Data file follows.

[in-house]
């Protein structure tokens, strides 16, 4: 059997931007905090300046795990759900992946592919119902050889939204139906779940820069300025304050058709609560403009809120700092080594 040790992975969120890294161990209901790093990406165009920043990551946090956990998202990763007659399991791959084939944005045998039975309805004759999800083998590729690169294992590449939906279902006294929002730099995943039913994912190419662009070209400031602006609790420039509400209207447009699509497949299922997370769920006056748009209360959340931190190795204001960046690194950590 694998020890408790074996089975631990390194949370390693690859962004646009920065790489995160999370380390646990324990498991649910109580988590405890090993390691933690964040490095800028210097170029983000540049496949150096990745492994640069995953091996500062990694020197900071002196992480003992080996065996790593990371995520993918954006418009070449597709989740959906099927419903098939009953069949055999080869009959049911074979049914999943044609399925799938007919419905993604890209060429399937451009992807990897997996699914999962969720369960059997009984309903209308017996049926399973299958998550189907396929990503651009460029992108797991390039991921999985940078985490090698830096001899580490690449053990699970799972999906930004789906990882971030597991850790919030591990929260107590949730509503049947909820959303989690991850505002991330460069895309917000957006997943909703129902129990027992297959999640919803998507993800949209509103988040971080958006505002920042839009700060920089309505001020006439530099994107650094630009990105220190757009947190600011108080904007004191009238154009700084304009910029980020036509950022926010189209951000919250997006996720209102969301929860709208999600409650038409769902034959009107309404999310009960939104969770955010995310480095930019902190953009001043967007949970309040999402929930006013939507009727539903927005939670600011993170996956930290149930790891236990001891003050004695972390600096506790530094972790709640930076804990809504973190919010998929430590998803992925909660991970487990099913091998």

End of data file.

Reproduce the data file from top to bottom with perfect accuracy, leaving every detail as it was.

[in-house]
């Protein structure tokens, strides 16, 4: 059997931007905090300046795990759900992946592919119902050889939204139906779940820069300025304050058709609560403009809120700092080594 040790992975969120890294161990209901790093990406165009920043990551946090956990998202990763007659399991791959084939944005045998039975309805004759999800083998590729690169294992590449939906279902006294929002730099995943039913994912190419662009070209400031602006609790420039509400209207447009699509497949299922997370769920006056748009209360959340931190190795204001960046690194950590 694998020890408790074996089975631990390194949370390693690859962004646009920065790489995160999370380390646990324990498991649910109580988590405890090993390691933690964040490095800028210097170029983000540049496949150096990745492994640069995953091996500062990694020197900071002196992480003992080996065996790593990371995520993918954006418009070449597709989740959906099927419903098939009953069949055999080869009959049911074979049914999943044609399925799938007919419905993604890209060429399937451009992807990897997996699914999962969720369960059997009984309903209308017996049926399973299958998550189907396929990503651009460029992108797991390039991921999985940078985490090698830096001899580490690449053990699970799972999906930004789906990882971030597991850790919030591990929260107590949730509503049947909820959303989690991850505002991330460069895309917000957006997943909703129902129990027992297959999640919803998507993800949209509103988040971080958006505002920042839009700060920089309505001020006439530099994107650094630009990105220190757009947190600011108080904007004191009238154009700084304009910029980020036509950022926010189209951000919250997006996720209102969301929860709208999600409650038409769902034959009107309404999310009960939104969770955010995310480095930019902190953009001043967007949970309040999402929930006013939507009727539903927005939670600011993170996956930290149930790891236990001891003050004695972390600096506790530094972790709640930076804990809504973190919010998929430590998803992925909660991970487990099913091998």